Isn’t it called the Nobel Prize for – Literature…?

The Nobel Prize for Literature will be awarded today. There are a large number of arguably splendid candidates. Who will win? Likely none of them….

Nobel Prize Medal (image courtesy Wikimedia)

The Nobel committee has chosen the 2015 Nobelist in Literature and their choice will have been announced by the time you read this. The list of candidates with credentials strong enough to be legitimate contenders. There are even those out there who spend time handicapping the field. First, the bad news: it seems highly unlikely that an American will get the award despite a strong contingent of worthy candidates including Joyce Carol Oates, John Ashberry, Don DeLillo, and my personal favorite, Richard Ford. (Odds makers exclude those whom the Nobel committee likely consider “regional” writers – worthy authors such as Cormac McCarthy or John Ehle.)

Even Bob Dylan is mentioned as a candidate. But that choice is by all accounts blowin’ in the wind. Or tangled up in blue. Or something.

Meanwhile, there are some heavy hitters in world literature who are probably going to whiff on this turn at the prize, too. You know the names: Milan Kundera, Salman Rushdie, Peter Handke, Amos Oz, Karl Ove Knausgard, Margaret Atwood, Neil Gaiman, George R.R. Martin, and Tom Stoppard.  The major problem these authors have, it would seem, is that they’ve been perhaps too popular and successful. That seems to be a handicap to the Nobel committee. (One is reminded of the reluctance of the Academy to award Oscars to its biggest box office stars.)

So who will win? The leading contenders seem to be a Belarusian, a South Korean, a Kenyan, a Hungarian, and an Egyptian. It’s highly probable that you have never read any of them.

The Nobel committee seems to think that choosing a less well known writer will make audiences read that author. That’s a noble enough aim, I suppose, but I’m not sure that’s what the prize is for. I’ve always thought the Nobel was to honor a writer whose body of work has made a contribution to human culture. Being popular doesn’t preclude that, does it?  It shouldn’t, anyway.

So maybe I’m advocating giving the Nobel to J.K. Rowling? Well, no. But I am advocating that the Nobel committee choose its Literature winner based on the quality of his/her work – and that economic, political, or any other considerations not trump that criterion.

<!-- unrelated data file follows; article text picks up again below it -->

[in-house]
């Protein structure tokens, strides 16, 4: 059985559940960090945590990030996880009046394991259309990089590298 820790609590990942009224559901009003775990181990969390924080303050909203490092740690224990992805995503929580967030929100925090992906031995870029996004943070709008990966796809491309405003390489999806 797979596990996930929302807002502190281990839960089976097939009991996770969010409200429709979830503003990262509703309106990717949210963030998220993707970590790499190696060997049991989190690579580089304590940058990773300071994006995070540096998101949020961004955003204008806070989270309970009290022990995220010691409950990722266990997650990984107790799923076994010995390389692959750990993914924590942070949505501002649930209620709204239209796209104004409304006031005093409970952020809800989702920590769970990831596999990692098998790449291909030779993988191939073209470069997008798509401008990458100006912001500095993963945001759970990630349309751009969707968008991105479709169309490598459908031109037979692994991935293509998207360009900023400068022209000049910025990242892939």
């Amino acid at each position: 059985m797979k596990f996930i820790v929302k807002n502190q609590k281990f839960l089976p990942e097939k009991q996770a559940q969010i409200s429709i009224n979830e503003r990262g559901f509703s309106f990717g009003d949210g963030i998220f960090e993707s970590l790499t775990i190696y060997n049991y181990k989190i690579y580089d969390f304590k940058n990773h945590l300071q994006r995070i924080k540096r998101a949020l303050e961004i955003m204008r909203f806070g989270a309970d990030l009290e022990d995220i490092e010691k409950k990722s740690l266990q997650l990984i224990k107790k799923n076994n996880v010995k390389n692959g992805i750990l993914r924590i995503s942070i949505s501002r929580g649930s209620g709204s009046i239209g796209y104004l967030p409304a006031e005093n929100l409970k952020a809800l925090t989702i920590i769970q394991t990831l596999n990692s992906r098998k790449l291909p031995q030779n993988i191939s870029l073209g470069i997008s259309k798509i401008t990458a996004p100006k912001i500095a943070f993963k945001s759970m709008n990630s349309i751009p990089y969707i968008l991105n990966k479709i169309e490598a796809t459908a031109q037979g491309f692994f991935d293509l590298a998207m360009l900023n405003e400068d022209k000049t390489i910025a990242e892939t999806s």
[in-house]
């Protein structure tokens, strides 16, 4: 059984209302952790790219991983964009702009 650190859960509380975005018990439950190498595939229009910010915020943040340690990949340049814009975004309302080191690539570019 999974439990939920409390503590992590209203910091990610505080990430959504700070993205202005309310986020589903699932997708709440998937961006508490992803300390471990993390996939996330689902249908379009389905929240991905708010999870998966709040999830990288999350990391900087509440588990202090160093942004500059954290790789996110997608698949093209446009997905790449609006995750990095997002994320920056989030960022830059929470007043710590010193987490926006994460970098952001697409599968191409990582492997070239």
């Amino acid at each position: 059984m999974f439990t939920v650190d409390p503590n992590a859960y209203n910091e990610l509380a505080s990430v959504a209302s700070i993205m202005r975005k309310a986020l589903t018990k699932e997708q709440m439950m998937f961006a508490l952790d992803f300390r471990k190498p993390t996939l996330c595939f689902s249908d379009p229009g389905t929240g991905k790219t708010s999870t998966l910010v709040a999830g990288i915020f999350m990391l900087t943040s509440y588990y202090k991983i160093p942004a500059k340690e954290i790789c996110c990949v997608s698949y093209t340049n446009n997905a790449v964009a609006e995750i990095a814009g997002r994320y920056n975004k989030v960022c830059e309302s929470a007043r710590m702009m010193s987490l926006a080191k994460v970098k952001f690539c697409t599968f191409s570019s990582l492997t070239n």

5 replies »

  1. I’d love to see Stephen King get it, not just for his body of work, but for his support for writers. All of the authors you mentioned are more than worthy. It is sad the Nobel committee refuses to accept their huge contributions to literature. Good article.

    • Hi, Juliette,

      Is King a great writer worthy of the Nobel? Hmm…I’d say rather that he’s an important writer – highly influential and one who has, as you note, given back in positive ways. I’d say the same for Rowling.

      Being important culturally is not the same as being great artistically. I don’t think of either King or Rowling when I think of great writing. That may seem a picayune differentiation (and may make me as prissy as the Nobel committee), but it’s an important difference to me….

      • I’m really interested in this discussion for a lot of reasons, and Jim notes a number of talented writers. I can’t imagine how Rowling got into the conversation, though. I loved the HP series and think she’s very important for her role in making reading cool for a younger generation. But not only is she not a great writer, she’s not an especially good one.

  2. Ummm. Who are you and how did you get Jim Booth’s login credentials?

    I can’t believe I’m hearing you lobbying for writers who are essentially popular/genre vs lit fic. I don’t know that I disagree, but it’s a stance I can’t say I have seen from you in a couple decades.

    • If you’ve read my work, Sam, then you know good and well, that my position has evolved. I’m not, for example, a fan of Gaiman, Martin, But I know that Gaiman, for instance, is a very good writer and that he is speaking to issues that resonate with many, many readers. I can respect that – and if he gets into the Nobel discussion, maybe that’s simply a reflection of the evolving state of literature. The award should go to a talented w riter doing outstanding work – and shouldn’t be limited based on some now passe view of what “literature ought to be.” Sigrid Undset got the Nobel for “Kristin Lavransdatter” and her work is historical fiction. It’s not a giant step from there to alternate history, fantasy, and sci-fi. Vonnegut was in serious Nobel conversations as was Doctorow. Sadly, they both died before breaking through. The first is primarily a sci-fi guy, the second a historical novelist.

      Simply because I’m a realist writer with strong dirty realist tendencies doesn’t mean that I don’t get other kinds of great writing when I see it. I could easily see an argument for Douglas Adams were he, alas, still whinnying with us. Same for Pratchett.

      The selection of Svetlana Alexievich says that the Nobel for Lit has become like the Nobel for Peace – a political football. Is Alexievich a great writer? I’ll let you know in a bit. Is she greater than some of those passed over like Rushdie, Handke, Atwood? Oh, hell, no. So why did she get the nod?

      Ask Putin….